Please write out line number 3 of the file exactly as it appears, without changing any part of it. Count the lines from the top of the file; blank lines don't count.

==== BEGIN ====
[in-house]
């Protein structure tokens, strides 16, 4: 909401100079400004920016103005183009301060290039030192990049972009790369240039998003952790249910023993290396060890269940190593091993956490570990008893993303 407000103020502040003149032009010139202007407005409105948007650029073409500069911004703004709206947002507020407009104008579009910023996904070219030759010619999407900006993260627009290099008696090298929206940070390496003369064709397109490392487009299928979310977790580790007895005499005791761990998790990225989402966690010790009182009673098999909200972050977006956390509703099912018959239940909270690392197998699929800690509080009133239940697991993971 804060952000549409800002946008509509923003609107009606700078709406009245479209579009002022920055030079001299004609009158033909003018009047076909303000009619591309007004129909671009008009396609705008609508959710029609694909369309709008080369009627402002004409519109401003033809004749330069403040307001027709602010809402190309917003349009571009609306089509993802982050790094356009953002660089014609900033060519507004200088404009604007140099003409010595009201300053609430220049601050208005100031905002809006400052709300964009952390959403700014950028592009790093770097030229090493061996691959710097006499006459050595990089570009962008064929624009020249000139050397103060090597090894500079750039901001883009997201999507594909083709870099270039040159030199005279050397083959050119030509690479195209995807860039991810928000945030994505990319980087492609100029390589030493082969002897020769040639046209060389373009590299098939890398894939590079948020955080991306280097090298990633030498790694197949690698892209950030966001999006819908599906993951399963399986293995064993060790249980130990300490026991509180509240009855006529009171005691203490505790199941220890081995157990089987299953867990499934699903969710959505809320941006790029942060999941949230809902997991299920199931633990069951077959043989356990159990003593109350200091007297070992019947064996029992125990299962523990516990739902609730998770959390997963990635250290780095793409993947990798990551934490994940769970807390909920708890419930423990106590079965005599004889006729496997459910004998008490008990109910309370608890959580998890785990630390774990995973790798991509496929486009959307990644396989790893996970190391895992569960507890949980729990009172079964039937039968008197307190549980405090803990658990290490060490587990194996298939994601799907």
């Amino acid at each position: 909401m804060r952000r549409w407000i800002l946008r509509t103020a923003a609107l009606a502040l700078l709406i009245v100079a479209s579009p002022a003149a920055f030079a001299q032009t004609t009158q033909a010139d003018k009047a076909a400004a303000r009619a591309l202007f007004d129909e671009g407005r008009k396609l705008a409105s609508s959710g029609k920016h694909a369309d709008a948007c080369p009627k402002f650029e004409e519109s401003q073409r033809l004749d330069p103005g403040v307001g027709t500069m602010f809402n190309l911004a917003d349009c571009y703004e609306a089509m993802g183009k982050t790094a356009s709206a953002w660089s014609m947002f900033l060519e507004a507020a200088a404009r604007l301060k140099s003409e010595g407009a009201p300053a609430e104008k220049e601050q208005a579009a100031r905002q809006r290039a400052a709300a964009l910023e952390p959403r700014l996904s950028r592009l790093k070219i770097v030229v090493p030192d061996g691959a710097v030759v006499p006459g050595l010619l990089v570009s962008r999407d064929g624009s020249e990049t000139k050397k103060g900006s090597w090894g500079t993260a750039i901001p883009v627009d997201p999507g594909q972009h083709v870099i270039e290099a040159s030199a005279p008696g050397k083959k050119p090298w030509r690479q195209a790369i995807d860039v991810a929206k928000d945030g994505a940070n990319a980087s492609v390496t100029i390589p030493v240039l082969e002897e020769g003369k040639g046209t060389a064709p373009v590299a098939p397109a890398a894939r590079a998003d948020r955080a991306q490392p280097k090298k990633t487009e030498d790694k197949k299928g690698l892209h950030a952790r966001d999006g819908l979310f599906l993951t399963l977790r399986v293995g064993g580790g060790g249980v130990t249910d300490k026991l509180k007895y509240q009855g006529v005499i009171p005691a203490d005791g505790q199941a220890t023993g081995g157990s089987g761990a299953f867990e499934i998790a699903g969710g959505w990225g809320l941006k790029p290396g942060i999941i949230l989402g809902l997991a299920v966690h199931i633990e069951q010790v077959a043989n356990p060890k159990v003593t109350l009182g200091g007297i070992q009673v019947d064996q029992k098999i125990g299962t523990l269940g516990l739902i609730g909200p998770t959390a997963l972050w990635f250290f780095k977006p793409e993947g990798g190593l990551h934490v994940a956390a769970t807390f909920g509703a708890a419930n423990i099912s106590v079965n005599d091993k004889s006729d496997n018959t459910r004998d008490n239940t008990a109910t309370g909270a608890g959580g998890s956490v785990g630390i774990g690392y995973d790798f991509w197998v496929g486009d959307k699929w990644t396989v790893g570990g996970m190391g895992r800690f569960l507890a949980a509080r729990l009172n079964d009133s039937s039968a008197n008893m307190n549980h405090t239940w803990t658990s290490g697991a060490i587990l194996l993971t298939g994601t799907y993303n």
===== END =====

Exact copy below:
């Amino acid at each position: 909401m804060r952000r549409w407000i800002l946008r509509t103020a923003a609107l009606a502040l700078l709406i009245v100079a479209s579009p002022a003149a920055f030079a001299q032009t004609t009158q033909a010139d003018k009047a076909a400004a303000r009619a591309l202007f007004d129909e671009g407005r008009k396609l705008a409105s609508s959710g029609k920016h694909a369309d709008a948007c080369p009627k402002f650029e004409e519109s401003q073409r033809l004749d330069p103005g403040v307001g027709t500069m602010f809402n190309l911004a917003d349009c571009y703004e609306a089509m993802g183009k982050t790094a356009s709206a953002w660089s014609m947002f900033l060519e507004a507020a200088a404009r604007l301060k140099s003409e010595g407009a009201p300053a609430e104008k220049e601050q208005a579009a100031r905002q809006r290039a400052a709300a964009l910023e952390p959403r700014l996904s950028r592009l790093k070219i770097v030229v090493p030192d061996g691959a710097v030759v006499p006459g050595l010619l990089v570009s962008r999407d064929g624009s020249e990049t000139k050397k103060g900006s090597w090894g500079t993260a750039i901001p883009v627009d997201p999507g594909q972009h083709v870099i270039e290099a040159s030199a005279p008696g050397k083959k050119p090298w030509r690479q195209a790369i995807d860039v991810a929206k928000d945030g994505a940070n990319a980087s492609v390496t100029i390589p030493v240039l082969e002897e020769g003369k040639g046209t060389a064709p373009v590299a098939p397109a890398a894939r590079a998003d948020r955080a991306q490392p280097k090298k990633t487009e030498d790694k197949k299928g690698l892209h950030a952790r966001d999006g819908l979310f599906l993951t399963l977790r399986v293995g064993g580790g060790g249980v130990t249910d300490k026991l509180k007895y509240q009855g006529v005499i009171p005691a203490d005791g505790q199941a220890t023993g081995g157990s089987g761990a299953f867990e499934i998790a699903g969710g959505w990225g809320l941006k790029p290396g942060i999941i949230l989402g809902l997991a299920v966690h199931i633990e069951q010790v077959a043989n356990p060890k159990v003593t109350l009182g200091g007297i070992q009673v019947d064996q029992k098999i125990g299962t523990l269940g516990l739902i609730g909200p998770t959390a997963l972050w990635f250290f780095k977006p793409e993947g990798g190593l990551h934490v994940a956390a769970t807390f909920g509703a708890a419930n423990i099912s106590v079965n005599d091993k004889s006729d496997n018959t459910r004998d008490n239940t008990a109910t309370g909270a608890g959580g998890s956490v785990g630390i774990g690392y995973d790798f991509w197998v496929g486009d959307k699929w990644t396989v790893g570990g996970m190391g895992r800690f569960l507890a949980a509080r729990l009172n079964d009133s039937s039968a008197n008893m307190n549980h405090t239940w803990t658990s290490g697991a060490i587990l194996l993971t298939g994601t799907y993303n």